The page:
Uptown & After the Funeral. 2 Poems by Holly Day

(i.)
 
Uptown
 
The newspaper makes me angry and I prepare myself
for a day of punching Nazis. I read about the local museum
being infiltrated by white supremacists and so I plan my day
around a visit uptown. My daughter asks me where we’re going and I tell her
we’re going to fuck some shit up.
 
I keep my eyes peeled for guys with shaved heads and swastika pins
combat boots and iron crosses but I don’t see any. Someone says
something kind of racist on the bus next to me and I look at them
but then they shut up as if they know what’s in my head.
 
 
(ii.)
 
After the Funeral
 
it’s become a contest of who knew first
who first found out how and when he or she died
who was closest, who has the best story. we get ugly
in our nostalgia, tread a difficult balance between
preserving the subject’s sudden sainthood
while expunging our most pointed, painful, awful memories
find some way to say we should have seen it coming
express surprise that it took so long.
 
afterwards, we each retreat to our private musings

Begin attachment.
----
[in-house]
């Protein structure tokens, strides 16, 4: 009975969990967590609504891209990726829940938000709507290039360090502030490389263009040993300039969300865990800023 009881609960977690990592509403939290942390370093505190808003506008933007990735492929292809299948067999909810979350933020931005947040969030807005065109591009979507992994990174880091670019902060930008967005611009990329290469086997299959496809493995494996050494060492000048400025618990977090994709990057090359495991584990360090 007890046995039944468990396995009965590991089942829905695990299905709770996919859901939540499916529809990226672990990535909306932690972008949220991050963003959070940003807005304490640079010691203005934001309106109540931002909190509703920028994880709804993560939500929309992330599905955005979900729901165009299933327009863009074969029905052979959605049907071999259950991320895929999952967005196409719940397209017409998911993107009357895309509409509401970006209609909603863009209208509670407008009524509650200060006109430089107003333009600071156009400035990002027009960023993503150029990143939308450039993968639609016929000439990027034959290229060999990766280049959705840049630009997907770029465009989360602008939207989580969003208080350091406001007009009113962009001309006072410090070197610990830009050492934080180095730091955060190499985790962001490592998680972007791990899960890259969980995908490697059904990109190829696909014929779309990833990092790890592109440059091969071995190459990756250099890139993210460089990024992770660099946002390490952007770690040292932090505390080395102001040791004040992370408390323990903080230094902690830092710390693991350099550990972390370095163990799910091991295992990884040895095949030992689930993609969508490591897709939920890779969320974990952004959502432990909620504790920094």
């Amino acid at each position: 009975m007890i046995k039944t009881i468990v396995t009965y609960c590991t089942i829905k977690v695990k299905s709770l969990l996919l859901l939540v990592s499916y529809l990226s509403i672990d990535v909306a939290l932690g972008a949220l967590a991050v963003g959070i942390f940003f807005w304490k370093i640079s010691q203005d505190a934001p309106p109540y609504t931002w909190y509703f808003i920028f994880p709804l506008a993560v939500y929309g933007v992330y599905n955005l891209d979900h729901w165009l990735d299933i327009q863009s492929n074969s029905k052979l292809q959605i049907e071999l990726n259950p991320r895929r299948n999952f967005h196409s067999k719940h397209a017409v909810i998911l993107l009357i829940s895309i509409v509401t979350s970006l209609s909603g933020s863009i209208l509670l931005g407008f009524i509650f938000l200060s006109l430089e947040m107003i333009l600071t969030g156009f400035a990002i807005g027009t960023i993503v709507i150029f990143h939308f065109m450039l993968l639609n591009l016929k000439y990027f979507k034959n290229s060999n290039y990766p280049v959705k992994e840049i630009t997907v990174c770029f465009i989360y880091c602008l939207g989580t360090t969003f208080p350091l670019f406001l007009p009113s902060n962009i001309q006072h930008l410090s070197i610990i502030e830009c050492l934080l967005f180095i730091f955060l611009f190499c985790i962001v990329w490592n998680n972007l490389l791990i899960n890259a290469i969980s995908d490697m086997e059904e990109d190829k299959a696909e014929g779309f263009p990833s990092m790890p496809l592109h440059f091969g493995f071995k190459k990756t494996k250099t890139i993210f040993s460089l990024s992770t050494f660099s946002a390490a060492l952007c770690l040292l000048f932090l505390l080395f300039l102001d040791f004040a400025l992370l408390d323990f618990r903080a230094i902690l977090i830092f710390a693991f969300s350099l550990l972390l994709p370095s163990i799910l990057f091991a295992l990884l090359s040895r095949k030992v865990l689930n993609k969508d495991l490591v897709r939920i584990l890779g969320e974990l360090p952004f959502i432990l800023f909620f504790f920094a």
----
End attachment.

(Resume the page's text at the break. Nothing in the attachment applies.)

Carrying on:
on how if things had been different
it could have been any one of us
it should have been someone else. there’s a dark, uncertain target
over everyone we know now, ready to move on
who will be next.
 
 
Short bio: Holly Day (hollylday.blogspot.com) has been a writing instructor at the Loft Literary Center in Minneapolis since 2000. Her poetry has recently appeared in Asimov’s Science Fiction, Grain, and Harvard Review, and her newest poetry collections are Into the Cracks (Golden Antelope Press), Cross Referencing a Book of Summer (Silver Bow Publishing), The Tooth is the Largest Organ in the Human Body (Anaphora Literary Press), and Book of Beasts (Weasel Press).
 
 
 
 
 
 
Robin Ouzman Hislop is Editor of Poetry Life and Times at Artvilla.com ; his publications include
 
All the Babble of the Souk , Cartoon Molecules, Next Arrivals and Moon Selected Audio Textual Poems, collected poems, as well as translation of Guadalupe Grande´s La llave de niebla, as Key of Mist and the recently published Tesserae , a translation of Carmen Crespo´s Teselas.
 
You may visit Aquillrelle.com/Author Robin Ouzman Hislop about author. See Robin performing his work Performance (University of Leeds)